Firstly, I regret not starting sooner. In Belfast, the Lord Mayor announced that a climate emergency would be debated and two weeks later we got it declared. However fantastic a step this was, virtually nothing has happened since. Action is happening but at a snail’s pace so if we’d started sooner, we’d actually have the time to take it slow. But we don’t and we need action yesterday.
Secondly, I regret not being more brave about it. I talked to a senior teacher at my school about skipping school every Friday. They laughed in my face and told me I’d never make a difference. So I started striking every Friday, anyway, but from 4pm onwards weekly; and the NISCN strike monthly, which I miss school for. On the four-month anniversary of me solo- striking, I started earlier and missed school, and I’ve been doing so ever since.
You’re frequently alone in your protests. Was there ever a time you thought about giving up? And, if there was, what was it that kept you going?
Yes, quite a lot in the beginning because I was just sitting there being ignored, so I felt as though it wouldn’t really matter whether I was sitting there or not. I’m still sitting alone but I have digital support from thousands of other solo strikers all across the world, and I attended a national fridaysforfuture meeting for Ireland and met other climate strikers from across the island.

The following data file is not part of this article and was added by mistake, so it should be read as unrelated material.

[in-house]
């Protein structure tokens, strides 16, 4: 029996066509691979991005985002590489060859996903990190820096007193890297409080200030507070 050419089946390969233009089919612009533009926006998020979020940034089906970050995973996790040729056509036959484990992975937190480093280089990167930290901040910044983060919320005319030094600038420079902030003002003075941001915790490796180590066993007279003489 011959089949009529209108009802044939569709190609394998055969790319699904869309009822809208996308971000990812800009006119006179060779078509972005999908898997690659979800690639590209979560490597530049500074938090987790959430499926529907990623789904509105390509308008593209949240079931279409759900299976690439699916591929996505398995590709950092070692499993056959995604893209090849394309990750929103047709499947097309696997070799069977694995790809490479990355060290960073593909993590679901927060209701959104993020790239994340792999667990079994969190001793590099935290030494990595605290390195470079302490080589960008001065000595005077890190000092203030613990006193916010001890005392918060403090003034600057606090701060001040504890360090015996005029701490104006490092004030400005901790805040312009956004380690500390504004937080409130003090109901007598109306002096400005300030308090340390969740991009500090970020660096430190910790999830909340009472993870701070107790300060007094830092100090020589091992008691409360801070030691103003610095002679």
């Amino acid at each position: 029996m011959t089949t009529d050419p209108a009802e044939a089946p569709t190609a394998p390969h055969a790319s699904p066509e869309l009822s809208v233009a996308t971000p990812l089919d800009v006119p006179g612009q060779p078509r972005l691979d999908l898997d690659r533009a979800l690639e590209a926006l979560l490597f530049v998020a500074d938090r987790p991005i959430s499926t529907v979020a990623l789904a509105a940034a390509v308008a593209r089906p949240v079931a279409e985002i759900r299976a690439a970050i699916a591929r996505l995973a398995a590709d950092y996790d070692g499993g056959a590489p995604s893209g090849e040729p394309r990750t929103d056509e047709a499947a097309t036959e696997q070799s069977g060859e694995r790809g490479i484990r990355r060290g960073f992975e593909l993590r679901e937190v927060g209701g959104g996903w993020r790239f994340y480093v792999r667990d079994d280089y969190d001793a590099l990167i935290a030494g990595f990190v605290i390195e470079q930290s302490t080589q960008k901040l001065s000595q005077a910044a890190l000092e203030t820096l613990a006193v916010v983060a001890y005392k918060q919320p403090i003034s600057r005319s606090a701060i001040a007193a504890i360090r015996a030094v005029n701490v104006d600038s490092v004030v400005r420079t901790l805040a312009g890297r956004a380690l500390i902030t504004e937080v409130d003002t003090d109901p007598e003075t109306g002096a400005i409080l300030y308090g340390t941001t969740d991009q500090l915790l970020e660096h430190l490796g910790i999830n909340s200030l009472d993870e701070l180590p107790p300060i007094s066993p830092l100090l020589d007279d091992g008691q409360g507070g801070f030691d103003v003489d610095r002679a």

You mention digital support from across the world. How has social media influenced this conflict for you?
Massively influenced it. I don’t know if I’d still be a striker today if I didn’t live in the age of the internet. Me and two friends, Helen and Grace, have co- founded “solo but not alone”. The purpose of this is to uplift, expose and raise awareness of climate strikers who are alone every Friday. We want to share the message that, although we may be alone physically, we are not truly alone: we’re all out there in our respective countries at the same time united behind the science and fighting for our future and I think there’s something really wholesome and motivating in that. Everyday, we highlight the brilliant work and tell the story of another solo striker and on Fridays we retweet lots of people all over the world.
Some people say you should be in school, and you’ve publicly agreed with them. You’re probably tired of hearing this, but if you could be back in school on Fridays, if there were no crisis, what do you think you’d like to study?